Joint Policy Institute
A little over two weeks ago, nearly 100 nonprofit professionals gathered for a conference hosted by our partners at the National Council of Nonprofits and the Forum of Regional Associations of Grantmakers.
This first-ever Joint Policy Institute was designed to strengthen relationships between nonprofit and grant-maker associations, to expand knowledge of state and local policy issues affecting nonprofits, to feature successful policy partnerships, and to increase staff and volunteer capacity to take collective action. That was a pretty tall order for the last week of summer, but Jennifer and I were up for the challenge.
Straight from the airport, we jumped in and got to work. Seated at our table were some of our colleagues from Minnesota, both nonprofit and grantmaker associations. We were also seated with longtime MANP friend Barbara Edmonds from the Maine Philanthropy Center. That first session was an overview of the state and local policy landscape, along with what trends they were anticipating. The panelists included Ruth McCambridge from Nonprofit Quarterly and Shena Ashley from the Urban Institute. Topics ranged from how to appropriately collect and use data to influence policy makers to how our workplace culture sets us apart. We were to spend more time in smaller groups identifying key regional policy issues, where we learned what we had in common with Massachusetts, Connecticut and New Jersey.
We started bright and early and focused on strengthening capacity and impact. Our first activity was an exercise to share effective policy tools. We are a network of organizations that highly encourages learning from each other’s successes and failures. Personally, this session inspired me to find ways our phenomenal education program can be used to strengthen our relationships with legislators. We also spent time that morning addressing how we can answer common questions (and correct misconceptions) that state and local policymakers have about nonprofits and philanthropy.
That afternoon, I was fortunate enough to lead a breakout session with Alison Leipsiger from Forefront. Our session focused on funding an advocacy program. Both Alison and I wanted to make sure that we emphasized the time needed to educate funders about the necessity of advocacy programs and (unfortunately) the opportunities that arise during a crisis environment. I described MANP’s Advocacy Network and how our members find value in supporting our legislative, education AND awareness building programs. Alison spent her time on how Forefront successfully pulled together a Nonprofit Impact Awareness Fund when the Illinois state budget impasse seemed like it was never going to end. We fielded a lot of questions and ended up having a major discussion about the challenges faced in funding our work.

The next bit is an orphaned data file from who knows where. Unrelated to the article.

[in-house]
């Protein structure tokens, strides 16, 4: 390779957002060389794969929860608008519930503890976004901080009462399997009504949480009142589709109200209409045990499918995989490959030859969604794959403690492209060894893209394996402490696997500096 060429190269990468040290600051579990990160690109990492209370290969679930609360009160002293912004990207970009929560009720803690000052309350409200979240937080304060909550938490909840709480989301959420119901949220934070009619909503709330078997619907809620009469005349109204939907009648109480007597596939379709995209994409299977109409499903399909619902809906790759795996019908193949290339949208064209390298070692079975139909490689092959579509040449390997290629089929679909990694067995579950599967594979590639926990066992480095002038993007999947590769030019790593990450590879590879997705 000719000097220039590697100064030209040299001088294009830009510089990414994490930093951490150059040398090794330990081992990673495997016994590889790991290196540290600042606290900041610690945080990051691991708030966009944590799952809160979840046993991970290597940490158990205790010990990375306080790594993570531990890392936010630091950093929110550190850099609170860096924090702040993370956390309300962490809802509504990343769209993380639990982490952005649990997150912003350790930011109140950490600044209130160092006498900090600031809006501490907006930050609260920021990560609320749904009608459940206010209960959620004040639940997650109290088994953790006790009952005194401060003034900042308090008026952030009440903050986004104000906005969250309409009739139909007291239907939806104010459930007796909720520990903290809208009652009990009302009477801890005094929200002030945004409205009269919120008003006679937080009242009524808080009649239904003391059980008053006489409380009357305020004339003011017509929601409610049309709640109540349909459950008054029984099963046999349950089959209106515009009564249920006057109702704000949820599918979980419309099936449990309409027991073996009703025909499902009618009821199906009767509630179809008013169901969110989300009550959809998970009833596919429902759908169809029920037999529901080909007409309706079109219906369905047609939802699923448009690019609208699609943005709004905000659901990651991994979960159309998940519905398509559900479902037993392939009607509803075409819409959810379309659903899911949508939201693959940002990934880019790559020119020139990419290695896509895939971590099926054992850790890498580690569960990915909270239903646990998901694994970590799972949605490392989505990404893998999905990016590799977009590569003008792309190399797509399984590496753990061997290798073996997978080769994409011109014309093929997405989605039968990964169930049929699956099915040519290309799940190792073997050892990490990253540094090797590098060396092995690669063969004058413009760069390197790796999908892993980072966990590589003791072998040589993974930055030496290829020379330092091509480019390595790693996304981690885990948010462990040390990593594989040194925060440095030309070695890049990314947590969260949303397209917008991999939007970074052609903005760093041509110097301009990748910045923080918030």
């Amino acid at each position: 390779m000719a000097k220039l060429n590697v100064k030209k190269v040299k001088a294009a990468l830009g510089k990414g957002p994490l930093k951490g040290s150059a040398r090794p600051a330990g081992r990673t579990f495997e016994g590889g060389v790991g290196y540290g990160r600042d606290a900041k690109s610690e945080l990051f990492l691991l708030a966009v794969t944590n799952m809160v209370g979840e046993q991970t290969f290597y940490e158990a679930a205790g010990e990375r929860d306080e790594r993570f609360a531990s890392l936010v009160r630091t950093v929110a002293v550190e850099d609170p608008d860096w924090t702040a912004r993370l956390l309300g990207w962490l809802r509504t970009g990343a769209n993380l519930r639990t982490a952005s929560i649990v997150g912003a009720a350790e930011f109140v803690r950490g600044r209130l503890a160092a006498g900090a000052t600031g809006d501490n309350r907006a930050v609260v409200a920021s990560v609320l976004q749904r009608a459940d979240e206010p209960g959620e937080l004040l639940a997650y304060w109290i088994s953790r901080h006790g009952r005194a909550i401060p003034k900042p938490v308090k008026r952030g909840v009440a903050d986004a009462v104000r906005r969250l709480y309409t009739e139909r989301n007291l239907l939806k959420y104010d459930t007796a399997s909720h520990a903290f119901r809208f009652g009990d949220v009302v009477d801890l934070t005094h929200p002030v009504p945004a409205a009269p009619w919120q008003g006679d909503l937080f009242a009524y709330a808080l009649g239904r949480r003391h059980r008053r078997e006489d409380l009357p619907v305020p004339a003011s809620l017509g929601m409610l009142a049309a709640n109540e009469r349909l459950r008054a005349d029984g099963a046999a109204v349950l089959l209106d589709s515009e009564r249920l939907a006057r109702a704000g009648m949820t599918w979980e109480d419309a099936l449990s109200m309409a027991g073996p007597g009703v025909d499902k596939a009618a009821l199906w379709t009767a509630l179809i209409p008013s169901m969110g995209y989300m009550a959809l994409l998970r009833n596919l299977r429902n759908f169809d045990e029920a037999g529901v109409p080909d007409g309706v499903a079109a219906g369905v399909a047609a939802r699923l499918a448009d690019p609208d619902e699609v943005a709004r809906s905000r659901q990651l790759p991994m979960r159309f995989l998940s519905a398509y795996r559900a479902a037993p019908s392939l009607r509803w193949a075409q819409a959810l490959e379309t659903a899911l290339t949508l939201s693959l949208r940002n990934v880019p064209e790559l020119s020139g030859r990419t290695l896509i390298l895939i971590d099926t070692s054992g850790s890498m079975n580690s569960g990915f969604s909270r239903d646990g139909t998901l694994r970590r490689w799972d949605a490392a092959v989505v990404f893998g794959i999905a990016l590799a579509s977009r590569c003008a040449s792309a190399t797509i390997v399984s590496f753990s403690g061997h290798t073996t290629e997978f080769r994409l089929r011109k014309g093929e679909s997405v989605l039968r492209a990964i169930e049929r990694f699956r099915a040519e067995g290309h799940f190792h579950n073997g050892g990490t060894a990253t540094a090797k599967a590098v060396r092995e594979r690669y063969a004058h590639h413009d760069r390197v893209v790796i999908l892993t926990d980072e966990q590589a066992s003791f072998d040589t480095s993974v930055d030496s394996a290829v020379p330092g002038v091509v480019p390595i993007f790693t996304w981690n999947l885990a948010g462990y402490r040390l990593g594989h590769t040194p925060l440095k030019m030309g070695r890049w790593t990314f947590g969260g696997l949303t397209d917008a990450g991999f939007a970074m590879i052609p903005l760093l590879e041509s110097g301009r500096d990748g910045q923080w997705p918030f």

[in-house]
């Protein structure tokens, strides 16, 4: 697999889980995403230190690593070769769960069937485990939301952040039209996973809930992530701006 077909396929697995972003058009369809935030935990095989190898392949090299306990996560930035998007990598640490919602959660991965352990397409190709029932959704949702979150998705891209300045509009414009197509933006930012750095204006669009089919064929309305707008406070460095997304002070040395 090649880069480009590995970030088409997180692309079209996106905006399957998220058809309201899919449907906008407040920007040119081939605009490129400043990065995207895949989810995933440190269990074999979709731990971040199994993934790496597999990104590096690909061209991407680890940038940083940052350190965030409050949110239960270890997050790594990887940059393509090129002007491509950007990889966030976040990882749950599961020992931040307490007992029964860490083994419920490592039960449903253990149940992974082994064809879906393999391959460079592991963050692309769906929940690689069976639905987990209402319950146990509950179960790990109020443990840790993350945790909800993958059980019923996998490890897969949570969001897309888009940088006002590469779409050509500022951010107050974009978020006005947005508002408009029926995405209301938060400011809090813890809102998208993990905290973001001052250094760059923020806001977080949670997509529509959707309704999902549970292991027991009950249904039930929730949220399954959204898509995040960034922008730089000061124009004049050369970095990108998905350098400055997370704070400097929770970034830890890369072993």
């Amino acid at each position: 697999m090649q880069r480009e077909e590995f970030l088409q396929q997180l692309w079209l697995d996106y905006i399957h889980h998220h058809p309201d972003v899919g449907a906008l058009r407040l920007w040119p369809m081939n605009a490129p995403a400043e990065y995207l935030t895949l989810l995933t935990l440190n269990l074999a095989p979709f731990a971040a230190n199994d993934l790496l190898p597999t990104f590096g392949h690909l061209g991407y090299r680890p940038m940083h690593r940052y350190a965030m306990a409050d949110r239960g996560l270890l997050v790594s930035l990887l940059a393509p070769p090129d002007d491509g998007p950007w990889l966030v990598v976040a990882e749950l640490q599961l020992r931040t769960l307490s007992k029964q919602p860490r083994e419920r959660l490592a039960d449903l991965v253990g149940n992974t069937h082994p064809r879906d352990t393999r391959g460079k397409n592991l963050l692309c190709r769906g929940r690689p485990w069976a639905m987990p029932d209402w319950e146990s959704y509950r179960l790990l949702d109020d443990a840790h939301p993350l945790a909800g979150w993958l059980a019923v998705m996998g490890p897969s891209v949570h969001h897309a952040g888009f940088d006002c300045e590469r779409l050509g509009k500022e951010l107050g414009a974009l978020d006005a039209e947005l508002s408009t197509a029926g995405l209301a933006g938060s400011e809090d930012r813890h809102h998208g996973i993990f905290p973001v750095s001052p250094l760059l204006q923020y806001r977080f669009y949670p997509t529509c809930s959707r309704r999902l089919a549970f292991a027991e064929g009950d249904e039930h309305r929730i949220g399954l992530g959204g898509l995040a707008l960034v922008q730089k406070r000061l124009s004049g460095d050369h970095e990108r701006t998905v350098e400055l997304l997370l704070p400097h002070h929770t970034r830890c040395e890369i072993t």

This was the final day of the conference and we began the day with a panel of legislators from Chicago’s State Assembly. (Sidebar: you never know where those state legislators from IL might end up!) I’m always curious to learn about other state capitols and legislative agendas in comparison to Maine’s somewhat quirky (term limits, clean elections, etc) environment. Illinois has its own ‘quirks’ (see Blagojevich, Rod) and the legislators addressed the current budget difficulties and how nonprofits can best connect with policy makers. We were able to close out the morning with a policy deep dive to strategize solutions to address key policy challenges that we identified in our work on day two. I’m eager to see how we move beyond the conference and what MANP will do with the wealth of ideas that were shared.
The little things…
It was clear that the planning committee put serious thought into every detail of the conference. From ensuring that the sessions had engaging speakers, to leaving the right amount of time for interaction by participants to the play-doh and candy on the tables, there wasn’t a detail that hadn’t been addressed. Too often we only comment on what didn’t work, but I know I left this Institute focusing on how everything did.
And we did schedule in some time for fun. I would be remiss if I didn’t mention the intersection of creativity and urban design found in Millennium Park. It’s more than just “The Bean”, which I learned is really called Cloud Gate. Smack dab in the middle of the city, you’ll find a visually arresting amphitheater, spacious public gardens and the coolest water fountain/video sculpture you’ve ever seen. (Seriously, it was incredible.)
I left feeling inspired, engaged and ready to work. Big congratulations to the National Council of Nonprofits and Forum of Regional Associations of Grantmakers on an outstanding event!